We were recently in New York for a whirlwind trip to see my dear friend get married, and despite the crazy schedule, we still managed – as we always do – to sneak in a good meal (or four…but this particular one was outside of the wedding festivities). The place was a recommendation of the bride-to-be herself, and quite a good one. It’s in Brooklyn, it’s called Zenkichi, and woe be to the one who tries to return from a bathroom trip there without assistance from the staff (I’ll explain that part later).
The restaurant is located behind an unassuming fence, and the inside is dark, with many winding hallways leading to individual booths enclosed by roll-down screens. It’s cozy and romantic, and gives the feeling that you might be outside at night.
While you can order a la carte at Zenkichi, the menu centers on their Omakase ($75/person), a seasonal tasting menu, and that is what we got. We also got the accompanying sake tasting. Apologies for the photo darkness…it was, well, dark in there.
We started with the Assorted Chilled Plate, which included (counterclockwise from the little bamboo thing at top right) Three Kinds of Kinoko Mushrom Ohitashi, Kensaki Squid Honwasabi-ae, Pear & Watercress Shira-ae, Autumn Salmon Namerou, and Fig & Miso Cream. Everything was delicious, though I think the ultra-savory mushrooms might have been my favorite. The dish was served with Masumi “Hiyaoroshi” sake, which was a nice complement to the dish.
Next up, Three Kinds of Chef’s Premium Sashimi (if I recall correctly, tuna, hamachi, and snapper, but I could be wrong). I always love sashimi, and this was good, if not particularly innovative (nor was it the BEST I’ve ever had). It was served with Taiheikai sake in lovely bell-shaped glasses.
This was followed by Fried Oyster and Portobello Mushroom, served with Japanese citrus and sea salt and accompanied by Seikyo “Maboroshi” sake, our first served in a traditional sake vessel. I was nervous about this course, as I’ve had and dislike fried oysters in the past, but it was light and crunchy and delicious (both oyster and mushroom), and as a salt and citrus lover I was delighted by the offered condiments, which cut nicely through the richer fried food.
The fourth course was Zenkichi Homemade Tofu & Ikura, a creamy homemade tofu topped with salmon roe. I love me some salmon roe, and the salt of the roe plus the creamy neutral tofu was delicious. It was paired with Kamoizumi “Shusen” sake in a pretty pink cup.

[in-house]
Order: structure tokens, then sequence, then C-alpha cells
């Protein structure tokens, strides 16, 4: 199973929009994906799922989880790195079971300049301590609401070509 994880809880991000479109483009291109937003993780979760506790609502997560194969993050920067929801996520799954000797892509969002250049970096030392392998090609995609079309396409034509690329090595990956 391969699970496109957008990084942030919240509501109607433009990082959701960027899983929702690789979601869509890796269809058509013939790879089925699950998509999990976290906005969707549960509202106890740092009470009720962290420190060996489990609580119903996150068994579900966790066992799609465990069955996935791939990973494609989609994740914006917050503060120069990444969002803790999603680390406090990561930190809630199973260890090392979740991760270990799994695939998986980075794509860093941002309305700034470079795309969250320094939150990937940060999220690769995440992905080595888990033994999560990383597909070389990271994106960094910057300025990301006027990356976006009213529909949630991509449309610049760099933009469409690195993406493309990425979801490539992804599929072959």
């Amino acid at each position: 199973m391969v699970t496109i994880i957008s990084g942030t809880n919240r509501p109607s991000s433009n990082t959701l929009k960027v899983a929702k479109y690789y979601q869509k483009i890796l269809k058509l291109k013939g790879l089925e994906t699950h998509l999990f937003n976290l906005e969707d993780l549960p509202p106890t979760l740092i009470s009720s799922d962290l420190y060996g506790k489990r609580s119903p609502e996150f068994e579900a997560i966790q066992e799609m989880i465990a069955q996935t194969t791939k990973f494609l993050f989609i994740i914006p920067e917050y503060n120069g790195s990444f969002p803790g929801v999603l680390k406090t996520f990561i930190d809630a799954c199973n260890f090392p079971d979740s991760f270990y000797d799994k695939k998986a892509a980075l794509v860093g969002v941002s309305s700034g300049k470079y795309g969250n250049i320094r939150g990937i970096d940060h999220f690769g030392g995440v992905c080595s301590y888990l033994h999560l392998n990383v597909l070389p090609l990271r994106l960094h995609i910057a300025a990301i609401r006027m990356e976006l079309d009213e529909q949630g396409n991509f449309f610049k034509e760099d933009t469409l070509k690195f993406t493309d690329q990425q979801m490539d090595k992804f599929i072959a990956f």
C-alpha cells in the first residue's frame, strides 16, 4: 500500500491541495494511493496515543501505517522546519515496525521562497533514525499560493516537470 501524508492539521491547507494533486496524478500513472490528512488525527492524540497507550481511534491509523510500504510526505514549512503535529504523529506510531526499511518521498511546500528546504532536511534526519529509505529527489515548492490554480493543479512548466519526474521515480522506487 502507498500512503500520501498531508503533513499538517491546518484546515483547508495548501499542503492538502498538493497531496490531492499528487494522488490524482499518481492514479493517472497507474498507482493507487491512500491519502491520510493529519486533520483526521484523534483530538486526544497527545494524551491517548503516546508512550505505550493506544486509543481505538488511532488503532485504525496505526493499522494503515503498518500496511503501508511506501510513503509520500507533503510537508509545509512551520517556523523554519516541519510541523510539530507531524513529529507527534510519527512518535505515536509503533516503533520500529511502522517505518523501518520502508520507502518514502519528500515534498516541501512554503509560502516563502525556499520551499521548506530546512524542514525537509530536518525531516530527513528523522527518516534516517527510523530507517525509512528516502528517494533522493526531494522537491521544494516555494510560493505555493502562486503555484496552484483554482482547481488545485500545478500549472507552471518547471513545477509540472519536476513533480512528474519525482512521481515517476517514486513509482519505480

At this point in the meal, I was not at all full – everything had been nice and light – but never fear, there was more still to come! Saikyo Miso Cod was served with Tenranzan “Koten” sake. The cod – black cod to be specific – was meltingly tender, cooked in a miso marinade and served with Japanese ginger. The sake was actually aged sake, something I’d never tasted before, and had an interesting caramelly flavor.
Mugi-Fuji Pork Belly Kaku-ni came with Wakatake “Onikoroshi” sake. The pork belly was braised and served in a dashi broth with a soft-boiled egg, seasonal vegetables, and Japanese mustard. The Boy doesn’t do well with fatty meats, so this wasn’t his jam, but I enjoyed it. It wasn’t my favorite course, but it was still very tasty.
The final savory course didn’t have a sake pairing – Hokkaido Zuwai Snow Crab & Autumn Salmon/Ikura Donburi. Snow crab and salmon were served over rice with thin shavings of egg omelet and salmon roe, miso soup coming alongside. It was the perfect ending – simple, getting us to just full enough, and the kind of food I wish I could eat for dinner every night.
Dessert was a choice of anything offered, and we went with the Frozen Black Sesame Mousse and Mineoka Tofu, plus the Classic Dessert Sake Tasting for good measure. While Japan isn’t known for its desserts, these were both good – light and not too sweet. The mousse was heavily sesame flavored, and the tofu was basically a Japanese custard, served with red beans and a perfect strawberry. The most interesting sake was the Ishino Kura “Himezen” (left), which tasted nothing like sake and basically like a fruity sweet wine, though we also enjoyed trying the contrasting Kamoizumi Nigori (center) and the Tenranzan “Koten” (right, appearing in the meal for the second time).
Overall all, it was an awesome meal for a good value (tasting menus like this can be upwards of $100 easily at some places), and we came out happy and a bit tipsy. Fair warning – both of tried to go to the bathroom at different times and got lost on the way back. The combo of winding hallways, enclosed booths, and sake makes it very hard to know where you came from (the Boy nearly walked straight into a mirror, which I found hilarious). That aside, Zenkichi would make for a wonderful date night with your Japanese-food-loving partner, should you find yourself with a free night in Brooklyn.
77 N 6th Street
Brooklyn, NY 11211